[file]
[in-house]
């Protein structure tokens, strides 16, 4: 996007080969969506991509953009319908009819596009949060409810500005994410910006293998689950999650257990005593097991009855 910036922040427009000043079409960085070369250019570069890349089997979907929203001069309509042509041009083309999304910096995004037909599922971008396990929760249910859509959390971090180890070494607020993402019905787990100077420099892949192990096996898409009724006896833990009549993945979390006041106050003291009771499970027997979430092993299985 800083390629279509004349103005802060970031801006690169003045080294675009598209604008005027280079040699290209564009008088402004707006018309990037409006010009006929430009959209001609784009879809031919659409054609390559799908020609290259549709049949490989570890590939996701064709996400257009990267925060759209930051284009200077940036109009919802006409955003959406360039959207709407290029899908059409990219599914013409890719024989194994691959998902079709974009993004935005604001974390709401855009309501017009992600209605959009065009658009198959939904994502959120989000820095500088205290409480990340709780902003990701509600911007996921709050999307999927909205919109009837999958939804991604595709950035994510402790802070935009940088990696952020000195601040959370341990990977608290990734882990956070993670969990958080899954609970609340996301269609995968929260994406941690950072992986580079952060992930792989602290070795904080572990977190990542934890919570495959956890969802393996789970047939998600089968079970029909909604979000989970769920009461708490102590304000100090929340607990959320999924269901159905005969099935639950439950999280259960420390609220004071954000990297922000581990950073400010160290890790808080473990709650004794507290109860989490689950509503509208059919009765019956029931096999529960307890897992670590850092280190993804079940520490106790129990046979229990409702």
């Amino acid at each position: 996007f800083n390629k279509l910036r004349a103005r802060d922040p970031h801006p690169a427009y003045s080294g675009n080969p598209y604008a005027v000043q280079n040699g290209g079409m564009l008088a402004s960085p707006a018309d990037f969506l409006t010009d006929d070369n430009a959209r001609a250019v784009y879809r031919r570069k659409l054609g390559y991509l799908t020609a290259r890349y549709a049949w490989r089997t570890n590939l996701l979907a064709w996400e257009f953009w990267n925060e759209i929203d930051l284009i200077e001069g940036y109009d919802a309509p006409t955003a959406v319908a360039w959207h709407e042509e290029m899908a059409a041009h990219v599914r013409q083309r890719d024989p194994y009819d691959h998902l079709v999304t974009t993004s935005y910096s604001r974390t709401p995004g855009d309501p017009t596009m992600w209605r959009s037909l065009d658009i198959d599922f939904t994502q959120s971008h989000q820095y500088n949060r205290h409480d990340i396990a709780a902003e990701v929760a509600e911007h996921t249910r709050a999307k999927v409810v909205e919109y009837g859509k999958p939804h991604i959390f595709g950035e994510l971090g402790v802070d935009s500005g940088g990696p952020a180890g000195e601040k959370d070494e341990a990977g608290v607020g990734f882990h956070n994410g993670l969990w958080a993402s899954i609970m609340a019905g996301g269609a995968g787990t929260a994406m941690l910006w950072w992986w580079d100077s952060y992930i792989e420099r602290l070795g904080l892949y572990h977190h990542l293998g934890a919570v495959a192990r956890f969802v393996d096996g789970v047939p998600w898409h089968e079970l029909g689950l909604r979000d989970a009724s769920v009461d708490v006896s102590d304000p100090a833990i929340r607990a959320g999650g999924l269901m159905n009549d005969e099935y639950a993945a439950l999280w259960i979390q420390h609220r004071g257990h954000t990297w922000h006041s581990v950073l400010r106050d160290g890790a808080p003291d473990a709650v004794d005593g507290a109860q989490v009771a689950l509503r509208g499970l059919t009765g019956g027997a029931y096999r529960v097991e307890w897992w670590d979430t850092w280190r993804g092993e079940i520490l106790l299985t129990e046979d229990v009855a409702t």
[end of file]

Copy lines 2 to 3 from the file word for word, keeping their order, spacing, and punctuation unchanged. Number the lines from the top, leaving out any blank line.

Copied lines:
């Protein structure tokens, strides 16, 4: 996007080969969506991509953009319908009819596009949060409810500005994410910006293998689950999650257990005593097991009855 910036922040427009000043079409960085070369250019570069890349089997979907929203001069309509042509041009083309999304910096995004037909599922971008396990929760249910859509959390971090180890070494607020993402019905787990100077420099892949192990096996898409009724006896833990009549993945979390006041106050003291009771499970027997979430092993299985 800083390629279509004349103005802060970031801006690169003045080294675009598209604008005027280079040699290209564009008088402004707006018309990037409006010009006929430009959209001609784009879809031919659409054609390559799908020609290259549709049949490989570890590939996701064709996400257009990267925060759209930051284009200077940036109009919802006409955003959406360039959207709407290029899908059409990219599914013409890719024989194994691959998902079709974009993004935005604001974390709401855009309501017009992600209605959009065009658009198959939904994502959120989000820095500088205290409480990340709780902003990701509600911007996921709050999307999927909205919109009837999958939804991604595709950035994510402790802070935009940088990696952020000195601040959370341990990977608290990734882990956070993670969990958080899954609970609340996301269609995968929260994406941690950072992986580079952060992930792989602290070795904080572990977190990542934890919570495959956890969802393996789970047939998600089968079970029909909604979000989970769920009461708490102590304000100090929340607990959320999924269901159905005969099935639950439950999280259960420390609220004071954000990297922000581990950073400010160290890790808080473990709650004794507290109860989490689950509503509208059919009765019956029931096999529960307890897992670590850092280190993804079940520490106790129990046979229990409702």
């Amino acid at each position: 996007f800083n390629k279509l910036r004349a103005r802060d922040p970031h801006p690169a427009y003045s080294g675009n080969p598209y604008a005027v000043q280079n040699g290209g079409m564009l008088a402004s960085p707006a018309d990037f969506l409006t010009d006929d070369n430009a959209r001609a250019v784009y879809r031919r570069k659409l054609g390559y991509l799908t020609a290259r890349y549709a049949w490989r089997t570890n590939l996701l979907a064709w996400e257009f953009w990267n925060e759209i929203d930051l284009i200077e001069g940036y109009d919802a309509p006409t955003a959406v319908a360039w959207h709407e042509e290029m899908a059409a041009h990219v599914r013409q083309r890719d024989p194994y009819d691959h998902l079709v999304t974009t993004s935005y910096s604001r974390t709401p995004g855009d309501p017009t596009m992600w209605r959009s037909l065009d658009i198959d599922f939904t994502q959120s971008h989000q820095y500088n949060r205290h409480d990340i396990a709780a902003e990701v929760a509600e911007h996921t249910r709050a999307k999927v409810v909205e919109y009837g859509k999958p939804h991604i959390f595709g950035e994510l971090g402790v802070d935009s500005g940088g990696p952020a180890g000195e601040k959370d070494e341990a990977g608290v607020g990734f882990h956070n994410g993670l969990w958080a993402s899954i609970m609340a019905g996301g269609a995968g787990t929260a994406m941690l910006w950072w992986w580079d100077s952060y992930i792989e420099r602290l070795g904080l892949y572990h977190h990542l293998g934890a919570v495959a192990r956890f969802v393996d096996g789970v047939p998600w898409h089968e079970l029909g689950l909604r979000d989970a009724s769920v009461d708490v006896s102590d304000p100090a833990i929340r607990a959320g999650g999924l269901m159905n009549d005969e099935y639950a993945a439950l999280w259960i979390q420390h609220r004071g257990h954000t990297w922000h006041s581990v950073l400010r106050d160290g890790a808080p003291d473990a709650v004794d005593g507290a109860q989490v009771a689950l509503r509208g499970l059919t009765g019956g027997a029931y096999r529960v097991e307890w897992w670590d979430t850092w280190r993804g092993e079940i520490l106790l299985t129990e046979d229990v009855a409702t």